Los Angeles, CA — It was billed as a “Clash of the Titans”, a true battle of superhuman teams that were a notch above the WNBA universe. And guess what, it was exactly that — with the Minnesota Lynx still proving to be the kryptonite to the Los Angeles Sparks.
“We played hard,” said LA coach Brian Agler. “Our desire is there. Our effort is there. Now we have to grow a little bit more on the trust factor and having a little bit more trust on each other.”
The first quarter came as no surprise when the Minnesota Lynx took a 26-18 lead over the Los Angeles Sparks on their home turf. The defending WNBA champions fell behind by six points to the Sparks early in the first quarter, but a 16-4 run for the Lynx gave them the momentum they were looking for to go up eight points to Los Angeles.
The Lynx’s Sylvia Fowles and Rebekkah Brunson led their team to a successful first quarter with seven and six points, respectively. Los Angeles’ Nneka Ogwumike and Candace Parker led their team with seven and four points, respectively, to close out the first.
Rolling into the second quarter, some may have hoped for at least a little bit of a turnaround for Los Angeles. The two top-ranked teams in the league continued to battle it out, but the Sparks just couldn’t seem to find their groove.
A consistent six-point lead throughout the second quarter by the Lynx began to weigh on Los Angeles, as they could only seem to pull out the bare minimum. The Sparks were doing “just enough” to keep the game close, but there’s a reason why the Lynx are defending WNBA champions — they always stay far away in the score column.
But let's not negate the fact that Los Angeles closed out the second quarter strong, adding 19 more points to the scoreboard compared to Minnesota’s 16 points. It was clear that these two teams were equals, given the close score throughout the game.
After halftime had commenced, It was almost like deja vu all over again for the Sparks. Minnesota dominated the boards while Los Angeles crumbled under the pressure. The Sparks missed 10 straight shots in the third quarter while also shooting a season-low 33 percent from the field.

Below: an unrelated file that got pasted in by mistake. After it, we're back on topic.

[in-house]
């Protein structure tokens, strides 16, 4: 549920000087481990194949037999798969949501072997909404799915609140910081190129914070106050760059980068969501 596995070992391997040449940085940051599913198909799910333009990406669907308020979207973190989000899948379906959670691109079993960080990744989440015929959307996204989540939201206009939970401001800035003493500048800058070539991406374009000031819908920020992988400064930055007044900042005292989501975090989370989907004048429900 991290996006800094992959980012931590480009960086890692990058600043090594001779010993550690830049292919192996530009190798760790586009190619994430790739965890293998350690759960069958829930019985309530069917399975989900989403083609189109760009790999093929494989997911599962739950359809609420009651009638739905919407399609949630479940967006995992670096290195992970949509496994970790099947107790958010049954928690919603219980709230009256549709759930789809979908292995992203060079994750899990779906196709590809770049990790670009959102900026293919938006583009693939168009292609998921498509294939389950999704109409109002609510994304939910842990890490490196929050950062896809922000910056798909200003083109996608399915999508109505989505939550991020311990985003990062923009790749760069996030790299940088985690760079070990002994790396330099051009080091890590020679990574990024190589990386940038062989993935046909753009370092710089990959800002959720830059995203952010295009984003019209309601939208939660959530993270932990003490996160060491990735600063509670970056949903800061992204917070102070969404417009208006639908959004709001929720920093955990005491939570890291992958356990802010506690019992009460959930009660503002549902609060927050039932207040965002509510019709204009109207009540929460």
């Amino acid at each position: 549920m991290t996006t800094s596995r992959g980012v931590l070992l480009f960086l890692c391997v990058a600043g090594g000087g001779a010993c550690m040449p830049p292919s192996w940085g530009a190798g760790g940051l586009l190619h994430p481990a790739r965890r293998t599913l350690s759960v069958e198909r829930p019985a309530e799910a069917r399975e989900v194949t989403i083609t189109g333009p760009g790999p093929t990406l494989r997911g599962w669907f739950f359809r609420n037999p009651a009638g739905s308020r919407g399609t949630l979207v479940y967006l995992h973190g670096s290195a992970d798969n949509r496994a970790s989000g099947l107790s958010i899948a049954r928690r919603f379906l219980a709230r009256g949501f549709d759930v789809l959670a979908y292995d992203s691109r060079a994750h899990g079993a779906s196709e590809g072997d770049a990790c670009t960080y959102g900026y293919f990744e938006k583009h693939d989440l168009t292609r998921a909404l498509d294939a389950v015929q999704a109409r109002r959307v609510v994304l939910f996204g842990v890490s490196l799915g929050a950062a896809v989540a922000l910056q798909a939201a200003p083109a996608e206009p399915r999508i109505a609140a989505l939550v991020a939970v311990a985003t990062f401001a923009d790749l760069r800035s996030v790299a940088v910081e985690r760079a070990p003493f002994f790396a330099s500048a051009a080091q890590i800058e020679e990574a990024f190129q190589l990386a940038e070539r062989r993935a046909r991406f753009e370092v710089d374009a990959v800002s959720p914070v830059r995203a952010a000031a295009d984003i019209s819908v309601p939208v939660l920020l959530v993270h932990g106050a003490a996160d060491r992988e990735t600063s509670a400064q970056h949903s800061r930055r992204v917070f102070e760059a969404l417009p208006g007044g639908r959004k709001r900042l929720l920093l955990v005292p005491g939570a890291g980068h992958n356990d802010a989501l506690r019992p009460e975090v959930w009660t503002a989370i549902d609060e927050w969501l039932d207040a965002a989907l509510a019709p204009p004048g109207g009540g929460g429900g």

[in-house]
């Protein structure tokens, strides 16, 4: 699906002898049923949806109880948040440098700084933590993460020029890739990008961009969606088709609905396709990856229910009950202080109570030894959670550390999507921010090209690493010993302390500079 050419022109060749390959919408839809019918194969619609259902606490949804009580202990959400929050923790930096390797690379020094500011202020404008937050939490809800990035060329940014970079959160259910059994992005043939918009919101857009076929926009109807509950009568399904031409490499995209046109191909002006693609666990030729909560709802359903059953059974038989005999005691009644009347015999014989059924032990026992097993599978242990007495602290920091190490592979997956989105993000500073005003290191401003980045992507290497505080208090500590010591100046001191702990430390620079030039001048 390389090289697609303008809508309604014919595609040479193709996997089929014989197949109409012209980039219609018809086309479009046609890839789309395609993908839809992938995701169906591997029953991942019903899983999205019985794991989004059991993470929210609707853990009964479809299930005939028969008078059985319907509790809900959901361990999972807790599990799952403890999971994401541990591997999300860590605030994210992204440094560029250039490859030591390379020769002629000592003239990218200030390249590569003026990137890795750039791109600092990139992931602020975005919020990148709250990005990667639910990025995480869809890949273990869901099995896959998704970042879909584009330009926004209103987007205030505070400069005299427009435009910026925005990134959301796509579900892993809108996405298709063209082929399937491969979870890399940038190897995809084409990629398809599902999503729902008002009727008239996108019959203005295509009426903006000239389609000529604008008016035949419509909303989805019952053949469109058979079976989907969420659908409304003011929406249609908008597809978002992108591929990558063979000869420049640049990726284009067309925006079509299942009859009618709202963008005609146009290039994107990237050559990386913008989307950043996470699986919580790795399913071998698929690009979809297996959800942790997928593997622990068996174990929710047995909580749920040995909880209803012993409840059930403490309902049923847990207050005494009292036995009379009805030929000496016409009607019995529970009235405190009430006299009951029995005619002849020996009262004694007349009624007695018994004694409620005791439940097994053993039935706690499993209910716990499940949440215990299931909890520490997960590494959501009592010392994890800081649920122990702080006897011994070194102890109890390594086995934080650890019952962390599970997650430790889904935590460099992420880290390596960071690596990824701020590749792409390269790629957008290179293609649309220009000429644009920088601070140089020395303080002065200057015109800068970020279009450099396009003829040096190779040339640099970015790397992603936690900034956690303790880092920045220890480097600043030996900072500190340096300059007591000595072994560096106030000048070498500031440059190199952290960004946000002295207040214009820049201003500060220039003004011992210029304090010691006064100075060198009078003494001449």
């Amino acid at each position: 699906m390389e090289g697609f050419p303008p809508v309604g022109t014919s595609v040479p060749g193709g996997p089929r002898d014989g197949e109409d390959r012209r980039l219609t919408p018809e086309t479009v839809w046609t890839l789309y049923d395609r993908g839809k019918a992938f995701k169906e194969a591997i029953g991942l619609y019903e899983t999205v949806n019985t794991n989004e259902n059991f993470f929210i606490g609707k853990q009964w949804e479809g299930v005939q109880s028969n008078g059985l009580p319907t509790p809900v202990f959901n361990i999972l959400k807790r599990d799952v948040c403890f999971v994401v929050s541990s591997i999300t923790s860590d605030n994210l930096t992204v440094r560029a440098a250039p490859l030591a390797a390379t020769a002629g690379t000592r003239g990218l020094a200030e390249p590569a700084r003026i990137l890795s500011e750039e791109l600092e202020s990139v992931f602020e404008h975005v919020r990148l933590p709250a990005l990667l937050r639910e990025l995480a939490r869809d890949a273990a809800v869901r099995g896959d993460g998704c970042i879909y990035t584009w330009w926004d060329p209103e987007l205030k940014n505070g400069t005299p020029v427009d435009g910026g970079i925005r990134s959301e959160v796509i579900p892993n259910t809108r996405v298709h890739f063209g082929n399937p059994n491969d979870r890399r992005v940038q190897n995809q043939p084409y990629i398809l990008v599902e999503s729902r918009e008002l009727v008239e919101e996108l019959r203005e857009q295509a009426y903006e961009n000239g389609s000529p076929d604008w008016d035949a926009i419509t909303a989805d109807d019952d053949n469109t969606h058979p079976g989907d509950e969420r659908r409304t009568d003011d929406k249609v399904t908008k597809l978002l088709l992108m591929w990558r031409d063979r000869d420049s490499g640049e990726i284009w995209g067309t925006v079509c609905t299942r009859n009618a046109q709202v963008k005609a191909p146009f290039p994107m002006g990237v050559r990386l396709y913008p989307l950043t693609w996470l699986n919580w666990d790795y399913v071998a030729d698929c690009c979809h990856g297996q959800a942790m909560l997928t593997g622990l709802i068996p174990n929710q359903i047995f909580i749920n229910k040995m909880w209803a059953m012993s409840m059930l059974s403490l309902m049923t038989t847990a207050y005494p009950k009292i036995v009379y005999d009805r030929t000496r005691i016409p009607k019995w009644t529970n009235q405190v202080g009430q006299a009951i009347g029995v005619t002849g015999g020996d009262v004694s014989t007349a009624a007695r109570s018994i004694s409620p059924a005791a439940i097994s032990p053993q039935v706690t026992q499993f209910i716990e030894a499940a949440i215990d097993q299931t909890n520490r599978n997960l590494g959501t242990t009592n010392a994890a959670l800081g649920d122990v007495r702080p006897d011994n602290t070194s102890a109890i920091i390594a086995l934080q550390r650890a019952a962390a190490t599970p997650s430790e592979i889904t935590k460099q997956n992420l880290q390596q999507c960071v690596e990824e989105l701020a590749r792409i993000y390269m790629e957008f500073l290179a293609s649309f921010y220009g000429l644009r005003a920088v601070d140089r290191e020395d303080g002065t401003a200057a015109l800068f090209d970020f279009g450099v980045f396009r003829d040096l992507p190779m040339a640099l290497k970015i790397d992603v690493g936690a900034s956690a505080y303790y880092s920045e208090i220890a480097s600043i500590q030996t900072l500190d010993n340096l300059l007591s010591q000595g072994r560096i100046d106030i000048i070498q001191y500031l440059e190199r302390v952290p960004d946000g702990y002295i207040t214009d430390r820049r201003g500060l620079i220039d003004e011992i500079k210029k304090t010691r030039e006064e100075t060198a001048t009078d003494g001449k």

But wait… what was that? Kristi Toliver with the three!
A shift in momentum for Los Angeles landed them right back in the game after Toliver hit a three-pointer to put her team right back in the race only to trail by four points to Minnesota.
Could the Sparks roll this energy into the fourth quarter? However, Maya Moore seemed to have something different in mind.
And even those she had an abysmal first half, Moore rebounded from her four-point half in a major way. Because Moore poured it on in the last quarter, as the Lynx were apparently just waiting for their superstar to carry them, and carry them she did. Because who wouldn’t want to have a player that could go to another level at a moment’s notice?
But Moore wasn’t the only one that rose to the moment, as her and Fowles ran the show in the fourth, as they set their eyes on the prize and took the win over the Sparks, 77-74.
The “Maya and Sylvia” show combined for 41 of the teams 77 points as they received their double-bye into the semi-finals. A notable effort by the Sparks at the end of the fourth quarter as Chelsea Gray rebounded a missed free throw and put up a three-pointer to shorten Minnesota’s lead to two points.
However, just as the rest of the evening went, consistency was key, and the Lynx assured everyone they had it under control as they took the win and improved their record to a league-best, 25-5.
Moore said after the game that it means a lot to beat a team like LA on the road twice.
“They are a great team, and have proven they are a great team all year long,” Moore said.
“I don’t think either team played as well as we could though, we just had to gut it out and make a few more plays and good decisions. They were resilient at the end of the game but we hung on and hit our free throws and came out the win.”
But Sparks Head Coach Brian Agler said it’s still too early in September, and this loss doesn’t mean they’ve lost hope.
“Our goal is to position ourselves in order to win a championship,” Agler said.
“We want to get ourselves seeded as high as possible, either one or two. Minnesota has the tiebreaker now- that’s reality. We have to hang in there if we want to compete for a championship.”